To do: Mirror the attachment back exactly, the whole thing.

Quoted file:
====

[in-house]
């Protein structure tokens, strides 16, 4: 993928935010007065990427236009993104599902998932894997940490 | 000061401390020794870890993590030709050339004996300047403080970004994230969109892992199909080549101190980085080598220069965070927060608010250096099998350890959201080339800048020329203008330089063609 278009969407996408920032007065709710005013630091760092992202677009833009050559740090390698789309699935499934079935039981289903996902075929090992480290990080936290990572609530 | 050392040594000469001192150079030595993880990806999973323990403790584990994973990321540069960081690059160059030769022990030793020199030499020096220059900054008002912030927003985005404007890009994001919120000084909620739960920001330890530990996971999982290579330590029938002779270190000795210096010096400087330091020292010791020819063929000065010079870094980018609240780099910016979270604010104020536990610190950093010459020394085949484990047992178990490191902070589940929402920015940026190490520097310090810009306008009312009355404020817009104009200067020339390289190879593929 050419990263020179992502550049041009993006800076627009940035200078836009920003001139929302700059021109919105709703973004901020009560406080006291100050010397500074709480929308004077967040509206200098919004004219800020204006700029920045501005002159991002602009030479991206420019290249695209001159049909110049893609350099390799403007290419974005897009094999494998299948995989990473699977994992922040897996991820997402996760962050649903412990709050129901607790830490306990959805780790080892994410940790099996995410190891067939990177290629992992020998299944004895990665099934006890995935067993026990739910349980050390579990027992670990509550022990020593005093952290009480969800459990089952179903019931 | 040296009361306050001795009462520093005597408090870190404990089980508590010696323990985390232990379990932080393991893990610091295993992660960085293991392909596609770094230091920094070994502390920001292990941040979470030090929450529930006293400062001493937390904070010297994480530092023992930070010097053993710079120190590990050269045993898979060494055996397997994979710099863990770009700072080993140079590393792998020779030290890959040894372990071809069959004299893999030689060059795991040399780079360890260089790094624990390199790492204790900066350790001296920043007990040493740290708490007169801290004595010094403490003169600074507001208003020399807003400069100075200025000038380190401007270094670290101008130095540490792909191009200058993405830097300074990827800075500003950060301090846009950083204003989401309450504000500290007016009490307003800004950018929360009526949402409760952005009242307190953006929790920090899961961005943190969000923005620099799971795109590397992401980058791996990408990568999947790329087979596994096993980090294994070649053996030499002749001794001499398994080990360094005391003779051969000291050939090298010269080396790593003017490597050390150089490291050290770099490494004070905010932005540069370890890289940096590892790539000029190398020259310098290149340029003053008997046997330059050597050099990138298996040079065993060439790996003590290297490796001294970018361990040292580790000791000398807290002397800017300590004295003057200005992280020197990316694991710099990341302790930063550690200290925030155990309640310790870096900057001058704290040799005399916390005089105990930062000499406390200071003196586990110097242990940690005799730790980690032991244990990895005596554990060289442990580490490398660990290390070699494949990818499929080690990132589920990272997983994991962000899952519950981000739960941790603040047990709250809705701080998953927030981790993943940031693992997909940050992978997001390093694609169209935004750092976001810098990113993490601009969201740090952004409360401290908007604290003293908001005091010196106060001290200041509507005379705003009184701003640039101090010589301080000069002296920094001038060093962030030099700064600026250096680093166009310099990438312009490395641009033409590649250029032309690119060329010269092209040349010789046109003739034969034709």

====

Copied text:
[in-house]
């Protein structure tokens, strides 16, 4: 993928935010007065990427236009993104599902998932894997940490 | 000061401390020794870890993590030709050339004996300047403080970004994230969109892992199909080549101190980085080598220069965070927060608010250096099998350890959201080339800048020329203008330089063609 278009969407996408920032007065709710005013630091760092992202677009833009050559740090390698789309699935499934079935039981289903996902075929090992480290990080936290990572609530 | 050392040594000469001192150079030595993880990806999973323990403790584990994973990321540069960081690059160059030769022990030793020199030499020096220059900054008002912030927003985005404007890009994001919120000084909620739960920001330890530990996971999982290579330590029938002779270190000795210096010096400087330091020292010791020819063929000065010079870094980018609240780099910016979270604010104020536990610190950093010459020394085949484990047992178990490191902070589940929402920015940026190490520097310090810009306008009312009355404020817009104009200067020339390289190879593929 050419990263020179992502550049041009993006800076627009940035200078836009920003001139929302700059021109919105709703973004901020009560406080006291100050010397500074709480929308004077967040509206200098919004004219800020204006700029920045501005002159991002602009030479991206420019290249695209001159049909110049893609350099390799403007290419974005897009094999494998299948995989990473699977994992922040897996991820997402996760962050649903412990709050129901607790830490306990959805780790080892994410940790099996995410190891067939990177290629992992020998299944004895990665099934006890995935067993026990739910349980050390579990027992670990509550022990020593005093952290009480969800459990089952179903019931 | 040296009361306050001795009462520093005597408090870190404990089980508590010696323990985390232990379990932080393991893990610091295993992660960085293991392909596609770094230091920094070994502390920001292990941040979470030090929450529930006293400062001493937390904070010297994480530092023992930070010097053993710079120190590990050269045993898979060494055996397997994979710099863990770009700072080993140079590393792998020779030290890959040894372990071809069959004299893999030689060059795991040399780079360890260089790094624990390199790492204790900066350790001296920043007990040493740290708490007169801290004595010094403490003169600074507001208003020399807003400069100075200025000038380190401007270094670290101008130095540490792909191009200058993405830097300074990827800075500003950060301090846009950083204003989401309450504000500290007016009490307003800004950018929360009526949402409760952005009242307190953006929790920090899961961005943190969000923005620099799971795109590397992401980058791996990408990568999947790329087979596994096993980090294994070649053996030499002749001794001499398994080990360094005391003779051969000291050939090298010269080396790593003017490597050390150089490291050290770099490494004070905010932005540069370890890289940096590892790539000029190398020259310098290149340029003053008997046997330059050597050099990138298996040079065993060439790996003590290297490796001294970018361990040292580790000791000398807290002397800017300590004295003057200005992280020197990316694991710099990341302790930063550690200290925030155990309640310790870096900057001058704290040799005399916390005089105990930062000499406390200071003196586990110097242990940690005799730790980690032991244990990895005596554990060289442990580490490398660990290390070699494949990818499929080690990132589920990272997983994991962000899952519950981000739960941790603040047990709250809705701080998953927030981790993943940031693992997909940050992978997001390093694609169209935004750092976001810098990113993490601009969201740090952004409360401290908007604290003293908001005091010196106060001290200041509507005379705003009184701003640039101090010589301080000069002296920094001038060093962030030099700064600026250096680093166009310099990438312009490395641009033409590649250029032309690119060329010269092209040349010789046109003739034969034709």